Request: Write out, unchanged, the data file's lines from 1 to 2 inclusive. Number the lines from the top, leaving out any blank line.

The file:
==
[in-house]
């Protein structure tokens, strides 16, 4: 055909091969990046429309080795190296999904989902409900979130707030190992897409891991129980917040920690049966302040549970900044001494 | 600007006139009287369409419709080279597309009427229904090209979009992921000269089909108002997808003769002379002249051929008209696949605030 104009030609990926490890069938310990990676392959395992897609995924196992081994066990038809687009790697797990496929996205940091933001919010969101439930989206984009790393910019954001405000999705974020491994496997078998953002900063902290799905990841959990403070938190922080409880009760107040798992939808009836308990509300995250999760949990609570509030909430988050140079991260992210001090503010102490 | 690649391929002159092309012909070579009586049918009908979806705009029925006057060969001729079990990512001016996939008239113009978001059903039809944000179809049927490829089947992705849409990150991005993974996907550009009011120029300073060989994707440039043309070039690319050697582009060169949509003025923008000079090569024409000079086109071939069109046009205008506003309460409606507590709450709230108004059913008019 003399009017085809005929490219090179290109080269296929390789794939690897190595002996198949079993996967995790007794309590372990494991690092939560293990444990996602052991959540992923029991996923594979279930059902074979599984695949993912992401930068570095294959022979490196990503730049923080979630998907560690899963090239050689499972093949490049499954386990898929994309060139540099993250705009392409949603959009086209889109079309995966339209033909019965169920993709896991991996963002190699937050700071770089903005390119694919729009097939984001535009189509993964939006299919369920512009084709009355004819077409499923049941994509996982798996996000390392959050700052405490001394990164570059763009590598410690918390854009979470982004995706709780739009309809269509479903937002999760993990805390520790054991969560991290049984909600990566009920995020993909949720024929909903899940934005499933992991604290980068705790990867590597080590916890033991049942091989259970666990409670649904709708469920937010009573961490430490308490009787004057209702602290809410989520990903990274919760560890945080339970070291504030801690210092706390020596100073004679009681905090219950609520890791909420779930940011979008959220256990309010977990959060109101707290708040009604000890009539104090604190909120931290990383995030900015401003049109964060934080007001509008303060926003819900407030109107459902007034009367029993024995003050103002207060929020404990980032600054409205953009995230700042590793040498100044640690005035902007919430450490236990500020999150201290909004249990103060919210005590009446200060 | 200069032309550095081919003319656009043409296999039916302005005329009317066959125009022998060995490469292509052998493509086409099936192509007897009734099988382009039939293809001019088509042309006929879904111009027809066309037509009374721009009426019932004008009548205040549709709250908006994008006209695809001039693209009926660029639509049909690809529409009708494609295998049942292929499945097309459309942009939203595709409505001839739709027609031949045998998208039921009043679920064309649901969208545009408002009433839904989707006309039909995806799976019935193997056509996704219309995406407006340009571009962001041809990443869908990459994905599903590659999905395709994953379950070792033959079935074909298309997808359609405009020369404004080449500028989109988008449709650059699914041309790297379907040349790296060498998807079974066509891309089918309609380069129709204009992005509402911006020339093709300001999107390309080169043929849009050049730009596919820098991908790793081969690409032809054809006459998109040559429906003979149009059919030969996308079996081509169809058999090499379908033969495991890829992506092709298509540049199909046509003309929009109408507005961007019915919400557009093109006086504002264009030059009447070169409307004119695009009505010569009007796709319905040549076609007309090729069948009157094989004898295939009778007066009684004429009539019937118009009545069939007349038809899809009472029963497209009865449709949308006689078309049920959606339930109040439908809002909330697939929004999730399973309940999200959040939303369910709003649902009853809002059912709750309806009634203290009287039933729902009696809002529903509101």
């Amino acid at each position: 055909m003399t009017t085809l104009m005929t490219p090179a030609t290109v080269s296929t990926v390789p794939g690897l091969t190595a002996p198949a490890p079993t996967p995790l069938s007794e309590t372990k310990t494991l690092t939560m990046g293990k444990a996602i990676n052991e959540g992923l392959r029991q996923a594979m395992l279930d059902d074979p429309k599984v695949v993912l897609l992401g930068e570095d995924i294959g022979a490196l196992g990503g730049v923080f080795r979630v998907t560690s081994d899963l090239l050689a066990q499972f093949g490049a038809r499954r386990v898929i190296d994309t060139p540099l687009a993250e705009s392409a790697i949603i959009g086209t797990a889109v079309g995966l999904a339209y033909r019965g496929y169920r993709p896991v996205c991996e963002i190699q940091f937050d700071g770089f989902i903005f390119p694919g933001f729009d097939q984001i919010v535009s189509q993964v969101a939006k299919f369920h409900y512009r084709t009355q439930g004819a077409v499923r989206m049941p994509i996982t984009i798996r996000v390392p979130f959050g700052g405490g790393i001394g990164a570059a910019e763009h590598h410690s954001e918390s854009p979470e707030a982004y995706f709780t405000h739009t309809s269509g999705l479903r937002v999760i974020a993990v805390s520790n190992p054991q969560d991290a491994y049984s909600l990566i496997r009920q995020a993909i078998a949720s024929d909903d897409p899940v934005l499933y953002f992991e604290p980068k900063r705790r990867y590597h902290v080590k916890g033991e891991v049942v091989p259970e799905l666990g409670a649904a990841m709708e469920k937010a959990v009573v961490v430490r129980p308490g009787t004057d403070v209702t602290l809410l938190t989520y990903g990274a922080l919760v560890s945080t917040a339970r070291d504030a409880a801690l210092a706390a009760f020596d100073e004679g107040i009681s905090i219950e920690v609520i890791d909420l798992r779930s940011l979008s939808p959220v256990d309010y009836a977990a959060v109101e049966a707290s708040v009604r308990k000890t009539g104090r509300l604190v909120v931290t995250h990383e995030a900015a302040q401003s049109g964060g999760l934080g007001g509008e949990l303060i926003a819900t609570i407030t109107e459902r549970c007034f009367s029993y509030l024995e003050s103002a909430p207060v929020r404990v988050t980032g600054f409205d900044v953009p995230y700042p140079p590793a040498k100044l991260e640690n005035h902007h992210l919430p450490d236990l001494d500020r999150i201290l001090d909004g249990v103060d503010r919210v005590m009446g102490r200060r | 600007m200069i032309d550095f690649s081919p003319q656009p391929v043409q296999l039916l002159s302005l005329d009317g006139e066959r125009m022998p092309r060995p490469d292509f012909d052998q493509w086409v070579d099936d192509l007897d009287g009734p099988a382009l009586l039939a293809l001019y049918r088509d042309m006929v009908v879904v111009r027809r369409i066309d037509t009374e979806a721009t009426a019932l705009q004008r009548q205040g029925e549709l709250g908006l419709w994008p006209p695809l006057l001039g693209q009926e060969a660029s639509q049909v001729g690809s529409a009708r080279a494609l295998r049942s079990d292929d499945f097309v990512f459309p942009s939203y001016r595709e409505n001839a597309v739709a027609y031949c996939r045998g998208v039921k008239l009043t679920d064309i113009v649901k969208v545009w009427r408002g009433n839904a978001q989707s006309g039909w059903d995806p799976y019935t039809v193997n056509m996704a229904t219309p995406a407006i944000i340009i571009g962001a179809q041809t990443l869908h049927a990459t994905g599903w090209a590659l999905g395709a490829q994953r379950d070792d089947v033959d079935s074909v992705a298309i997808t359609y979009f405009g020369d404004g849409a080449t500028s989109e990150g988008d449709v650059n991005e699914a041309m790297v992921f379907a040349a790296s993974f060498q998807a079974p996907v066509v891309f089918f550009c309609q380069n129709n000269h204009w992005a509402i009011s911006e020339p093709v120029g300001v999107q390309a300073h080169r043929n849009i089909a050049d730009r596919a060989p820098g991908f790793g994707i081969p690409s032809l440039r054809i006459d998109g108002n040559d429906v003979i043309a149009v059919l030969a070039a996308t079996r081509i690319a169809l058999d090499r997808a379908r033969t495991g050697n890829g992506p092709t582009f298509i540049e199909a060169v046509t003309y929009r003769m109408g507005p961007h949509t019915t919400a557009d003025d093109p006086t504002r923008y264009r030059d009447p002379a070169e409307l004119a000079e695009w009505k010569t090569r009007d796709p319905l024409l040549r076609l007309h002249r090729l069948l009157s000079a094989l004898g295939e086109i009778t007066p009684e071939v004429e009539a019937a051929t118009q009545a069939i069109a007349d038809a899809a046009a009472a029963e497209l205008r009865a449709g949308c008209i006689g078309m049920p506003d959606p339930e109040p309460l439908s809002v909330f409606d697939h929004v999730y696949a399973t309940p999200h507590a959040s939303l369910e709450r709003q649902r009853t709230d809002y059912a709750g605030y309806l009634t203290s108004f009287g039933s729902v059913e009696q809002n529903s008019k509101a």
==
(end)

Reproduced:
[in-house]
């Protein structure tokens, strides 16, 4: 055909091969990046429309080795190296999904989902409900979130707030190992897409891991129980917040920690049966302040549970900044001494 | 600007006139009287369409419709080279597309009427229904090209979009992921000269089909108002997808003769002379002249051929008209696949605030 104009030609990926490890069938310990990676392959395992897609995924196992081994066990038809687009790697797990496929996205940091933001919010969101439930989206984009790393910019954001405000999705974020491994496997078998953002900063902290799905990841959990403070938190922080409880009760107040798992939808009836308990509300995250999760949990609570509030909430988050140079991260992210001090503010102490 | 690649391929002159092309012909070579009586049918009908979806705009029925006057060969001729079990990512001016996939008239113009978001059903039809944000179809049927490829089947992705849409990150991005993974996907550009009011120029300073060989994707440039043309070039690319050697582009060169949509003025923008000079090569024409000079086109071939069109046009205008506003309460409606507590709450709230108004059913008019 003399009017085809005929490219090179290109080269296929390789794939690897190595002996198949079993996967995790007794309590372990494991690092939560293990444990996602052991959540992923029991996923594979279930059902074979599984695949993912992401930068570095294959022979490196990503730049923080979630998907560690899963090239050689499972093949490049499954386990898929994309060139540099993250705009392409949603959009086209889109079309995966339209033909019965169920993709896991991996963002190699937050700071770089903005390119694919729009097939984001535009189509993964939006299919369920512009084709009355004819077409499923049941994509996982798996996000390392959050700052405490001394990164570059763009590598410690918390854009979470982004995706709780739009309809269509479903937002999760993990805390520790054991969560991290049984909600990566009920995020993909949720024929909903899940934005499933992991604290980068705790990867590597080590916890033991049942091989259970666990409670649904709708469920937010009573961490430490308490009787004057209702602290809410989520990903990274919760560890945080339970070291504030801690210092706390020596100073004679009681905090219950609520890791909420779930940011979008959220256990309010977990959060109101707290708040009604000890009539104090604190909120931290990383995030900015401003049109964060934080007001509008303060926003819900407030109107459902007034009367029993024995003050103002207060929020404990980032600054409205953009995230700042590793040498100044640690005035902007919430450490236990500020999150201290909004249990103060919210005590009446200060 | 200069032309550095081919003319656009043409296999039916302005005329009317066959125009022998060995490469292509052998493509086409099936192509007897009734099988382009039939293809001019088509042309006929879904111009027809066309037509009374721009009426019932004008009548205040549709709250908006994008006209695809001039693209009926660029639509049909690809529409009708494609295998049942292929499945097309459309942009939203595709409505001839739709027609031949045998998208039921009043679920064309649901969208545009408002009433839904989707006309039909995806799976019935193997056509996704219309995406407006340009571009962001041809990443869908990459994905599903590659999905395709994953379950070792033959079935074909298309997808359609405009020369404004080449500028989109988008449709650059699914041309790297379907040349790296060498998807079974066509891309089918309609380069129709204009992005509402911006020339093709300001999107390309080169043929849009050049730009596919820098991908790793081969690409032809054809006459998109040559429906003979149009059919030969996308079996081509169809058999090499379908033969495991890829992506092709298509540049199909046509003309929009109408507005961007019915919400557009093109006086504002264009030059009447070169409307004119695009009505010569009007796709319905040549076609007309090729069948009157094989004898295939009778007066009684004429009539019937118009009545069939007349038809899809009472029963497209009865449709949308006689078309049920959606339930109040439908809002909330697939929004999730399973309940999200959040939303369910709003649902009853809002059912709750309806009634203290009287039933729902009696809002529903509101």